So you've probably established that I'm skeptical about the use of virtual worlds but I'm not saying that this 'virtual world' concept won't happen.  Virtual worlds are already being built, and I think they'll have their place but what I firmly believe is that they will be just a stepping stone to something greater.  

Whilst I can't say exactly how this will pan out, the end result will be much more about connecting with each other across space than showing you what digital sneakers I'm wearing.  

Let's talk about monetisation...

Today's web is largely driven by capitalism, someone has to pay for the infrastructure and the platforms we use to communicate and the 'big tech' firms of today are absolutely making a play for the Metaverse.  Social Media revenue today comes from advertising and those ads are typically sold based on what social platforms know about their users.  This is most significant when you think in terms of Meta who own Facebook, Instagram and WhatsApp, the name chane starts to make more sense.  It is absolutely in Meta's interest to try to 'own' the virtual spaces that people hang out in, to understand users behaviour and the connections they make whether those connection be brands or people.  Today, social media is a part of our lives but imagine the privacy risks of a Metaverse that touches every aspect of our home and work lives. 

Another big underlying driver of an interoperable Metaverse will be a creator economy.  Building virtual worlds, items and experiences takes time but people may be rewarded for that by monetising their contributions.  This may also be backed by cryptocurrency and NFTs, the whole Web3 area is heading in that direction and brands such as Nike are rushing into the Metaverse.  The big concern here is over-commercialisation as much of the existing commentary, even in Zuckerberg's original Metaverse video, talks of brands selling virtual goods like clothes and sneakers. 

What I'd find thoroughly disappointing is a Metaverse built with monetisation as the core driver.  The Internet was built around helping us communicate, the Web was built to let us share content, blockchain is creating the rails for a decentralised future so let's not let the Metaverse be built around selling us virtual crap we don't need.  It's not that I'm against monetisation, it's inevitable, but consumerism shouldn't be the core purpose. 

Tied to the commercial aspect is the concept of lock-in.  Do we want to live our lives in curated walled gardens, or do we want to break free?  Interoperability is key, but it's always difficult to achieve in fast-moving environments.  

Where could this all go wrong?

What we definitely don't want is a Metaverse equivalent of our existing problems.  Today's web and social experiences are plagued by toxic comments, fake news, obtrusive ads, invasive tracking and algorithms that manipulate what we see.  No more of that please. 

One concern is the digital divide, with the potential need for expensive modern hardware, how do we make sure that everyone has equal access to the Metaverse?  The digital divide will only worsten if we create a tier of Metaverse connected people with those left behind finding it hard to access the same services and opportunities.  If, as Bill Gates predicts, employers expect staff to be able to meet and interact in a metaverse, will they supply the equipment to employees to enable that, or will there be an expectation of a 'bring your own device' scenario.  

Combine the concern of inequality with the toxicity of today's platforms, how do we make sure that the Metaverse is inclusive and a safe space for all races, genders, abilities, religions and sexualities?  Even during beta testing, there have been instances of sexual harrasment in Meta's Horizon Worlds platform and we've already seen pricing differences for Cryptopunk NFTs based on race and gender.  To some extent it feels as though a virtual world style metaverse where we choose avatars forces us to either project our physical characteristics into the virtual world, or to live a lie using a fictional alter-ego.  Is our avatar meant to be us as we are, us as we'd like to be, or something else entirely?  Either way, anyone that's spent time on Twitter, Youtube or Instagram will know how little respect people seem to have for each other in virtual environments with disagreements over seemingly trivial topics spawning threats of rape and murder.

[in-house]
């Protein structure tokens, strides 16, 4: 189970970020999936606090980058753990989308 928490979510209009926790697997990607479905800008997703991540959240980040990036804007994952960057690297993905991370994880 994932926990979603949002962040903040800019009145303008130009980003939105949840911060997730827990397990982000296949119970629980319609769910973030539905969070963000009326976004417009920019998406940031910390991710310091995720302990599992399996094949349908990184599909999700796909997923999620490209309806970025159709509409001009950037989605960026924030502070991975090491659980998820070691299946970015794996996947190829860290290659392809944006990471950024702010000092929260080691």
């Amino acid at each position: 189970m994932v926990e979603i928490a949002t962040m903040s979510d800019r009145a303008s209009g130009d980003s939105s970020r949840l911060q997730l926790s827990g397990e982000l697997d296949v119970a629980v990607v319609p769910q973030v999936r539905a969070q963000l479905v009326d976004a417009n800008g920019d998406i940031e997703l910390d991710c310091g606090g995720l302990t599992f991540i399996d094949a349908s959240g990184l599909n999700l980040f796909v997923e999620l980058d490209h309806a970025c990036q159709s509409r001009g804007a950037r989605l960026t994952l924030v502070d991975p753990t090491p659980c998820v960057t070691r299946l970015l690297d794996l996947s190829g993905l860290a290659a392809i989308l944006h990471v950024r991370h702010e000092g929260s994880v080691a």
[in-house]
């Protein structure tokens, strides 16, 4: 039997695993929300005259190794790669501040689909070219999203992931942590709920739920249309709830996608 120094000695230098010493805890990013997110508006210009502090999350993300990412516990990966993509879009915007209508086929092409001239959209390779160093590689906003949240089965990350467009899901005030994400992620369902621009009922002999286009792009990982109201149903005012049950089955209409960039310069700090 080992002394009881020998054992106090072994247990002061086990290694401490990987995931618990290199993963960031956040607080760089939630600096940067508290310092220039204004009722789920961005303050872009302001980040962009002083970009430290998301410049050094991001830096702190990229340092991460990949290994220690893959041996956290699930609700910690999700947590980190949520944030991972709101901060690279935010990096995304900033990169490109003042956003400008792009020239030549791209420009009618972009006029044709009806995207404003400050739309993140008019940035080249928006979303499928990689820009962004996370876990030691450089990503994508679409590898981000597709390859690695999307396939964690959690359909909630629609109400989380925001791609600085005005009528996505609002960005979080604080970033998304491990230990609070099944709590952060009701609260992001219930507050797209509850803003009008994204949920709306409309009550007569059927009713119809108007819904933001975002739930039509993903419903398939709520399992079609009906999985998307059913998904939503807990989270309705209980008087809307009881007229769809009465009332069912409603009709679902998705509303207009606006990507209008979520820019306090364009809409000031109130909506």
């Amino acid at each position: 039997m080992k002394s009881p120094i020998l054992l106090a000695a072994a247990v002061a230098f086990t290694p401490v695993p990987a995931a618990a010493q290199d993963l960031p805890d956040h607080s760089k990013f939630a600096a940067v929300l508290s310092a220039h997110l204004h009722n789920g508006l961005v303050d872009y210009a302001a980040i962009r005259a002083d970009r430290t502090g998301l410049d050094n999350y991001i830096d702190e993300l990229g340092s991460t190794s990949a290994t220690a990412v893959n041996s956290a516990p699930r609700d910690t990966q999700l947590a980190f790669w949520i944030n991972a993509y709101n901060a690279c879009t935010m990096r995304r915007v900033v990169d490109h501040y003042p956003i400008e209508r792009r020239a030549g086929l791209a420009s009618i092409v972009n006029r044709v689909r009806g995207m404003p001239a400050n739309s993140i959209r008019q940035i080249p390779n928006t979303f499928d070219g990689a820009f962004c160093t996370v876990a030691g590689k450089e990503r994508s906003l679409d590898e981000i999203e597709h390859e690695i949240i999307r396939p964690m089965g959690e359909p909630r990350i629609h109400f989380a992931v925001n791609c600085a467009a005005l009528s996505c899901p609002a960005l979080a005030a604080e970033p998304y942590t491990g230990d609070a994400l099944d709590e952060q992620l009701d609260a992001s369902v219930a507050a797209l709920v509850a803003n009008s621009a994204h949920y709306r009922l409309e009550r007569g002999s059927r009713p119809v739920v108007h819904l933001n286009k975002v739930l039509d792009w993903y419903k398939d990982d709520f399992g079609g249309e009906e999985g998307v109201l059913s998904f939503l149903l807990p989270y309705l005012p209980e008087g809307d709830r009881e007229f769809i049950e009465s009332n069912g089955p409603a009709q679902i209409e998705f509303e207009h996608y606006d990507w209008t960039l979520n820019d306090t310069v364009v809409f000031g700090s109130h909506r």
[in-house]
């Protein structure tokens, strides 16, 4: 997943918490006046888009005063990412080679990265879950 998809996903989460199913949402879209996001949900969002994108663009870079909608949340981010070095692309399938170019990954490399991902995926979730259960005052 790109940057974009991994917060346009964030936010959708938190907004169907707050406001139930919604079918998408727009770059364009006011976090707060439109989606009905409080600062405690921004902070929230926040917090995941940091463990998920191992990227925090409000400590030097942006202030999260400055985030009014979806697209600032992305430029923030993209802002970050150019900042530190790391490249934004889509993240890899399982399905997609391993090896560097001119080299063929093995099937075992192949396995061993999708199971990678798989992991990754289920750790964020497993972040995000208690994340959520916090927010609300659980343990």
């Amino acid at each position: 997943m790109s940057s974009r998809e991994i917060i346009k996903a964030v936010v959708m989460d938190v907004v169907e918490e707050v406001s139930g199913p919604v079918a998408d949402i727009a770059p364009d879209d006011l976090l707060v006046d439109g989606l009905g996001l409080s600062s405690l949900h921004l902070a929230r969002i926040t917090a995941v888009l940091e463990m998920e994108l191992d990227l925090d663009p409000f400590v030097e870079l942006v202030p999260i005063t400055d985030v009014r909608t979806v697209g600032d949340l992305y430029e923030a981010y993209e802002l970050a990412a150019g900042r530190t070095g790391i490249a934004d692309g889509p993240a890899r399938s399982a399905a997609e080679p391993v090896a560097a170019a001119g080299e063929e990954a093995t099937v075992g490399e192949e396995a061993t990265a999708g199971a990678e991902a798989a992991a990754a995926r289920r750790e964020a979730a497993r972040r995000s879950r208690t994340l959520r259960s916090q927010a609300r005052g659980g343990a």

With the advent of deep fakes it's getting harder and harder to know whether a video is real, so how will someone know that your avatar is really you?  Will the security challenges come from being able to deepfake someone's avatar, from avatar squatting or avatar jacking  What might a criminal be able to do if they've compromised your Metaverse account?  The potential for harm is huge.  An easy solution here might be to tie everying to a bulletproof identity like a government issued ID, though this feels a little too Orwellian and would completely remove any form of anonymity.  

Where could the Metaverse take us?  

If I were to list the top 5 technologies/concepts that I think have potential, Metaverse would definitely be on that list, though I think it'll take quite a long time for it to be as transformative as the web. 

What we've seen so far is that technology has the potential to bring people together, to give people a voice and to create whole new type of commerce with the creator economy.  The web broke down boundaries between nations and people and helped to create geographically dispersed communities centred around hobbies, beliefs, shared experiences, etc.  The Metaverse will take that further, with the potential to create wholly immerseve worlds that perhaps only make sense to those with a niche interest, or to bring content, concepts and even remote places together such that you could explore Seoul city centre with your friends from Panama and Namibia. 

It's hard to predict specific scenarios, but even more barriers to connection will fall.  The Metaverse will bring us all closer together, so let's make sure we all bring our best selves into this new realm.  

You should also read: